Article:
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Minecraft Dungeons is the low-stress family hackathon we need right now

Reasonably kid-friendly, mostly cooperative and therapeutic as hell. What more could you ask from a four-player dungeon-crawler?

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It's one of those parenting moments where you have to make a tough call. I'm playing Diablo III on the big screen via the Nintendo Switch and my third-grader wanders over to watch over my shoulder. The game isn't especially gory, but it's certainly violent, with every scary-looking cliched fantasy bad guy you can imagine. It's not like having a family Resident Evil gaming session, but it's... intense. 

Sure we should all be playing peaceful games like Flower or Journey, but sometimes you just want to whack a bunch of things with a giant sword and/or axe. Trust me, kids feel the same way. That's why Minecraft Dungeons from Microsoft's Mojang Studios is such a perfect game for our currently tense locked-inside lifestyles. 

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It combines the instant gratification of four-player sword-swinging with the all-ages playfulness of the Minecraft universe, already a cross-generational marketing phenomenon bar none. If Minecraft: Story Mode recast the building sandbox as a talky puzzle-solving exercise, Dungeons is the complete opposite, a largely wordless journey across mob-filled lands (save for some occasional disembodied narration) where button-mashing is the first and only survival skill to master. 

The biggest selling point of Minecraft Dungeons, available on Windows, Xbox One, PlayStation 4, and Nintendo Switch, is its four-way multiplayer. This is the same kind of local synchronous gaming that families, roommates or strangers at a house party (remember those?) are always looking for. Sure, you can play solo, or team up with people online, but the old everyone-shares-a-single-screen mode -- Gauntlet style -- is where the game shines.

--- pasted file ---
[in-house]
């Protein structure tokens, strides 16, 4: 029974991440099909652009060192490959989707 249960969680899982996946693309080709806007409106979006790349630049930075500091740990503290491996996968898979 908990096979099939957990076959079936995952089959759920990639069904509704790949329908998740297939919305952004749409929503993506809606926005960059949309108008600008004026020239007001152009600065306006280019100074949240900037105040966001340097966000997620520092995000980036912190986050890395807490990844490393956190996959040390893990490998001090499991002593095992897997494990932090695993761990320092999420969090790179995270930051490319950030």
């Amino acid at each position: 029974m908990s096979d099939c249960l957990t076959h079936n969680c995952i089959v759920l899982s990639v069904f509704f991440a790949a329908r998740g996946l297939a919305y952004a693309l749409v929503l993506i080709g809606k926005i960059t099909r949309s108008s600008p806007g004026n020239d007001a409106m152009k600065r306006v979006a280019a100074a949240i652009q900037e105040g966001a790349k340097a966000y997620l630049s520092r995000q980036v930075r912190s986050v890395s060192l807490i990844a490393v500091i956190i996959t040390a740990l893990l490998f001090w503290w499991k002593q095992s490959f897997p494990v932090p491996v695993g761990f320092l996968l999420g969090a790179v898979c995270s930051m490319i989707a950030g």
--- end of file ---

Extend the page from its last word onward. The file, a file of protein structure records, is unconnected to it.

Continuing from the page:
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There's something lost by stripping Minecraft of its quiet moments of thoughtful terraforming and engineering. The world lacks that most basic level of Minecraft interactivity -- the ability to break bricks to create new pathways and reshape the terrain. That makes the Minecraft branding more like a reskin of countless other hack-and-slash games. 

But it's also a forgivable compromise if you're looking for a game for everyone to play -- together on the same screen, at the same time -- that won't bore adults or horrify kids. If I wanted to create a fully functioning city-sized integrated circuit out of basic rocks and minerals down by a lava pit, I've got regular ol' Minecraft to do that in. Now, I've also got someplace to go and bash some monster skulls, in an E10+ way, of course.